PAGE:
this letter also attempts to put a past administrators personal point
of view in the fray.. but it is a _personal_ opinion...
Cam Dorrington wrote this...
> On Thu, 18 Apr 1996, Ryan Shelswell wrote:
>> It sounded to me like students are allowed to be over the quota if
>> they have course-related materials they're working on (which is
>> good), but the way this is run means that the admins perv through
>> their files to make sure they are course-related (which is bad from
>> a privacy standpoint).
i think you'll find that they dont want any non course work related
stuff on their machines, over quota or no. normally it is tolerated,
but if provoked they will act on it. basically once a problem goes
beyond some amorphous boundry, the admins will move into action and
start dealing with it.
> Their current policy as per the message of the day basically says
> that they can go look at anything anytime and if they dont think it
> is course work punish you as per the universities rules and i
> presume this goes as far as exclusion if you do something they
> consider pretty bad.
yes that is the way the motd reads to me.
> In my opinion a policy that says our staff can and will be looking
> at all your files is pretty fucked, and this is in fact what has
> been happening. ACS staff have been systematically going through
> ppl's accounts mainly focusing on pictures, viewing those pictures
> and depending on what they arelocking ppl's accounts for it, and
> from what i have heard they are basically locking ppl's accounts if
> the pictures are considered to be pornography, mainly i suppose
> because porn would be the content of most pictures that they find.
like i said before they will only only act once the problem becomes a
problem, then they normally crack down on it. this _particular_
problem must have come to light, and so i guess they dealt with it.
as far as EEO policy goes "offensive" material (and this includes
pornographic material), is not permitted to be shown in a public
place, and this may have been what triggered this particular episode
> From the way it is worded their policy extends to any information on
> their system, ie including mail, so if an acs staff member wanted to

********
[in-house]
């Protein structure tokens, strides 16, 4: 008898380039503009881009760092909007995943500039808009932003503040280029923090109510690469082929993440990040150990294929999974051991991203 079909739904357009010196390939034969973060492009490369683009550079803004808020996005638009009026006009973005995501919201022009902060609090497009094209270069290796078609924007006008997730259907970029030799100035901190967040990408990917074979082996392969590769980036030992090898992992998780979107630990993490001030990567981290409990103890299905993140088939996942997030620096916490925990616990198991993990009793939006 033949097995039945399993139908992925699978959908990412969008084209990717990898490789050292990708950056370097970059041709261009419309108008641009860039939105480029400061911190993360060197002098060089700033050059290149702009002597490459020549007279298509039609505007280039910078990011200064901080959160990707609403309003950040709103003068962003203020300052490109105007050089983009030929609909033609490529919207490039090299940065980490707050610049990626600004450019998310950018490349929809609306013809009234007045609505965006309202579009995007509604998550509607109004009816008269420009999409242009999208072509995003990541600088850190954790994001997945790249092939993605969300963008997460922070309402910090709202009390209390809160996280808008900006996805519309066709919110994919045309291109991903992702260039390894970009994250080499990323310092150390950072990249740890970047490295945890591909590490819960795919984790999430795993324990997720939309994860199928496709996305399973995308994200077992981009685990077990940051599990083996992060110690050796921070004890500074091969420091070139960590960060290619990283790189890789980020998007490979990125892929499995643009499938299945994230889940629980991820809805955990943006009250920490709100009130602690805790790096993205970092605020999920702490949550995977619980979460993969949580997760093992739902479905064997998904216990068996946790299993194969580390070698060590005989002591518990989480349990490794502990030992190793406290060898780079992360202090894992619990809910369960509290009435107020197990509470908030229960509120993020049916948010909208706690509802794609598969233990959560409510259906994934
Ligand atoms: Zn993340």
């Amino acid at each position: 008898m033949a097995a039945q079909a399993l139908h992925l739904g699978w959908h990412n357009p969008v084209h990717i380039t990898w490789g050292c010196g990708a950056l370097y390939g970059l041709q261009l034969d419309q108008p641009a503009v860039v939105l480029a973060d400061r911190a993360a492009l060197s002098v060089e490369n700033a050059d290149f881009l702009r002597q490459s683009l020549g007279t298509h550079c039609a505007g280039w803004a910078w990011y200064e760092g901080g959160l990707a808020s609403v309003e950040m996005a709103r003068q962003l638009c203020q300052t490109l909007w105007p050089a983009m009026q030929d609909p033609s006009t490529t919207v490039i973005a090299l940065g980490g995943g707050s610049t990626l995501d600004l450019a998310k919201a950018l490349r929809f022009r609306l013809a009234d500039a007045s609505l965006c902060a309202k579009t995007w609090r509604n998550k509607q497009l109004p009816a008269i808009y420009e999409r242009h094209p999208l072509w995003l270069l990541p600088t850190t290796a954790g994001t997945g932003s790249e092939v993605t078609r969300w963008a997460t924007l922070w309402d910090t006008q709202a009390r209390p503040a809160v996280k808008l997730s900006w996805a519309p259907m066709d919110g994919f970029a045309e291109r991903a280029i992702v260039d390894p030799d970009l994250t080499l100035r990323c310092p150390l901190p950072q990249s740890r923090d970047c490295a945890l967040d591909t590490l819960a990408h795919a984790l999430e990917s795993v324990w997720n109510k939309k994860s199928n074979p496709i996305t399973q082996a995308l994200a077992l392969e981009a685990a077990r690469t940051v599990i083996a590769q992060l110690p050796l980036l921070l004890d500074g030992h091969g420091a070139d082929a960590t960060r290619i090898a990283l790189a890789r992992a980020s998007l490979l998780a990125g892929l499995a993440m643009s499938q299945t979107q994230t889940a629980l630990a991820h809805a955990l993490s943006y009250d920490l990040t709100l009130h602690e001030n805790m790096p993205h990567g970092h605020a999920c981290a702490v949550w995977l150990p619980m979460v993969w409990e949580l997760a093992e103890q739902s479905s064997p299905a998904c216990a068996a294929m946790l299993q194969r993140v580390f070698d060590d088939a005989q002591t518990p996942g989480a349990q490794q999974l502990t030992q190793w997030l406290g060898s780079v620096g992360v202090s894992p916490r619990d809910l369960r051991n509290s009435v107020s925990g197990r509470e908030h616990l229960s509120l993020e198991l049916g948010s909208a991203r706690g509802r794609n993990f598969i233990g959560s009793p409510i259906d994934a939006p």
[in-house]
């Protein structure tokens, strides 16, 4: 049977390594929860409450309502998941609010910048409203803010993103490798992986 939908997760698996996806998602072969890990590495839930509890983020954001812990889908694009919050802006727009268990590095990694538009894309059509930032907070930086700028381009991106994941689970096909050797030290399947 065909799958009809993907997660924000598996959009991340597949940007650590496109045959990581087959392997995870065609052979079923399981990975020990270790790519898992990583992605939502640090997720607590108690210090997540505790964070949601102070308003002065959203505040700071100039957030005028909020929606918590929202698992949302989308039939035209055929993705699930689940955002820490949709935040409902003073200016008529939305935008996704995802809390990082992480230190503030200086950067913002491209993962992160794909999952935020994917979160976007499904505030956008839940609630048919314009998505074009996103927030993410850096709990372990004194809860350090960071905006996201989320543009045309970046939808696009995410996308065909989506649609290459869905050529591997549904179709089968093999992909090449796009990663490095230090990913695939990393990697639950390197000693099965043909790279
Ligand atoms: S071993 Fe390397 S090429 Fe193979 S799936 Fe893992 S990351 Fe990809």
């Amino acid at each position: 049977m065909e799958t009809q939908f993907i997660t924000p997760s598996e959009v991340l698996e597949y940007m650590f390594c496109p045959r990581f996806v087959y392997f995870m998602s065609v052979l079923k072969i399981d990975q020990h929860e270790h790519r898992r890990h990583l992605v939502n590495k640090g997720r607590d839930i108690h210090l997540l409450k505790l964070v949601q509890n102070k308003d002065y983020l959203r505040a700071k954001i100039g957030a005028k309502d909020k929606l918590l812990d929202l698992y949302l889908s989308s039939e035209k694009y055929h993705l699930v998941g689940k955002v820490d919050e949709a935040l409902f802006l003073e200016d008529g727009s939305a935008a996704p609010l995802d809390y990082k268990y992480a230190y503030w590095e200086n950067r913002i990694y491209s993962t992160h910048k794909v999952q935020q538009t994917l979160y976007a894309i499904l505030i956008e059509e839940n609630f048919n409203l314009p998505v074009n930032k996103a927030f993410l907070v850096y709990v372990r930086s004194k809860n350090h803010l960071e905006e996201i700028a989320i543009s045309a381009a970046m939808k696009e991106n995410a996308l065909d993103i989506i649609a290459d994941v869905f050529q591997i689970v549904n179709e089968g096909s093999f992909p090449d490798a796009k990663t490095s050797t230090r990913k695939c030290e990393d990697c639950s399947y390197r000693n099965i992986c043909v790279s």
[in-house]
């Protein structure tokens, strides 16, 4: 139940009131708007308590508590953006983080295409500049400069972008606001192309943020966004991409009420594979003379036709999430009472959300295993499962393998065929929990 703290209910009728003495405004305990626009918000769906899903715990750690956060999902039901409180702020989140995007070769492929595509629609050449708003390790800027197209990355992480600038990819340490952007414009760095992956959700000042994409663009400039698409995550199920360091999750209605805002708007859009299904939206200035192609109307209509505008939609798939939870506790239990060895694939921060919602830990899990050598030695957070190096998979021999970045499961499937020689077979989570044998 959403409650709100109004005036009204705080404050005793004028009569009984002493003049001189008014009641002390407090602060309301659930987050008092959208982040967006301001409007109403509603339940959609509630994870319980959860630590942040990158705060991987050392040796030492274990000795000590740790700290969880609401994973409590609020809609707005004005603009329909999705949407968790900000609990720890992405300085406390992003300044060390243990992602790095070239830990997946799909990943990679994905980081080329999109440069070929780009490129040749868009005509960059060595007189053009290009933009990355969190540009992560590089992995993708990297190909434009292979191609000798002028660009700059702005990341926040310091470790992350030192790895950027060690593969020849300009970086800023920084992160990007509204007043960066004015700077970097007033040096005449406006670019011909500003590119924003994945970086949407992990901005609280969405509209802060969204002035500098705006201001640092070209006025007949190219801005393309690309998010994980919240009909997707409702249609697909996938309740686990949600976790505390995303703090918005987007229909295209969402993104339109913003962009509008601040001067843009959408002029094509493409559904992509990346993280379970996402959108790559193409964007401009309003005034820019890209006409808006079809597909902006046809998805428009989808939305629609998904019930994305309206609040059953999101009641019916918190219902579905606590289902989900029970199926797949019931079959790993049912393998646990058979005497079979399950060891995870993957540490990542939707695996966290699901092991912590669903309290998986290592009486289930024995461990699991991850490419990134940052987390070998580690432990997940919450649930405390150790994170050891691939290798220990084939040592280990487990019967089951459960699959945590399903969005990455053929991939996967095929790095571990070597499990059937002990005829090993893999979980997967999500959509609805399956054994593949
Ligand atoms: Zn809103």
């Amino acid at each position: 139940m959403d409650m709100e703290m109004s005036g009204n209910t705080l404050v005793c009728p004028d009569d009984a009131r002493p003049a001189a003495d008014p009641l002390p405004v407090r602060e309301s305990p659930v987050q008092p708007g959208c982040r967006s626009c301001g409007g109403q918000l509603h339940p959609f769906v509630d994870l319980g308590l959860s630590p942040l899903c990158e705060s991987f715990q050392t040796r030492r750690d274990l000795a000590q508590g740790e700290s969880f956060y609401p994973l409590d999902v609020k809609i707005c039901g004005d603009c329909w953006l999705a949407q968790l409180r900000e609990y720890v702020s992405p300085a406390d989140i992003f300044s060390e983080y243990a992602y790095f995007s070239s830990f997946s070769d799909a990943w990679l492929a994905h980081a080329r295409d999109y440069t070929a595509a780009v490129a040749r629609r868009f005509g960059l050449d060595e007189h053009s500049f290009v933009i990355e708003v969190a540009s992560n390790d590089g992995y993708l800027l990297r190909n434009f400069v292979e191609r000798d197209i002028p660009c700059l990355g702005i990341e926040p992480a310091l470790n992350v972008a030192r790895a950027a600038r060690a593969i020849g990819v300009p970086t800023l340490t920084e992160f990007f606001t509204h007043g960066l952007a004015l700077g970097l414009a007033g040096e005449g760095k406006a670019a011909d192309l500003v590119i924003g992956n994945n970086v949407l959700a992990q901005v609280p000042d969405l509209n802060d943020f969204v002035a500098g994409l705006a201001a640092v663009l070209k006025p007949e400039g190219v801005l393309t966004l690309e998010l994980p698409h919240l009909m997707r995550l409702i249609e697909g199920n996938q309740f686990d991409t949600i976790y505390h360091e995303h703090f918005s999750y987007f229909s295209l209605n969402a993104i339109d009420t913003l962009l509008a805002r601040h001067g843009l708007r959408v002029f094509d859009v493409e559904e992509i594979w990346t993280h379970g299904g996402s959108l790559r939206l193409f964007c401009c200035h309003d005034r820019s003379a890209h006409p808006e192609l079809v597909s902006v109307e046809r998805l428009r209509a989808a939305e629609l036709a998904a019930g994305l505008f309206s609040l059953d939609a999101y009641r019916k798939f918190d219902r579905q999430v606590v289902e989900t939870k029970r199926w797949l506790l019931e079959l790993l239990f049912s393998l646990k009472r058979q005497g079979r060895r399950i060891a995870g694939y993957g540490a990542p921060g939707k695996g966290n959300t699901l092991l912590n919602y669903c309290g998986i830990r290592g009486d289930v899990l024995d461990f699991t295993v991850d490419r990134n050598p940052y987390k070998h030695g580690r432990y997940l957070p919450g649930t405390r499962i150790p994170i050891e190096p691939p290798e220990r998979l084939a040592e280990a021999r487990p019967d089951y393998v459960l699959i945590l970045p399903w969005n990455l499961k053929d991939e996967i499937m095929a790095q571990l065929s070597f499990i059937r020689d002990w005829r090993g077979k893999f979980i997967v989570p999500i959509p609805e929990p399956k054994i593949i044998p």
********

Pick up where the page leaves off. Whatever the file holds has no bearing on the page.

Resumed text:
> they could go and read all of your mail to determine if it is
> coursework related or not and presumably lock your account if it
this is an extreme case, but yes it would seem it allows for this. but
from a admins point of view it is probable in the very near future
that admins/owners of system can be held liable for what is on their
machines (you can get info on this stuff from the attorney general of
nsw), and if you have any information that is considered "illegal" by
the censors board (i suspect this includes hard-core porn and the
like), then the admins/uni can be held responsible for this.. if this
is the case, then i think you'll find that the uni isnt going to wear
a possibly multi-million law suit for you.. now this represents the
other extreme, but i thought balancing the books was nececssary to
provide a more sober view of things.. look at both extremes and
reality is usually somewhere in between..
>> From a privacy standpoint this is REALLY REALLY REALLY fucked.
yes and no. privacy as i understand it from the privacy guidelines
(again this can be got from the attorney general of nsw), is only a
problem when it is either explicitly or implicitly granted. now if
the motd says that you cannot expect any privacy, then there is no
problem as far as the privacy guidelines goes. if you are not granted
privacy on the machine, then the admins going through your mail is
_acceptable_. please note that the privacy guidelines are not
>> Does ACS have some sort of code of ethics for people with superuser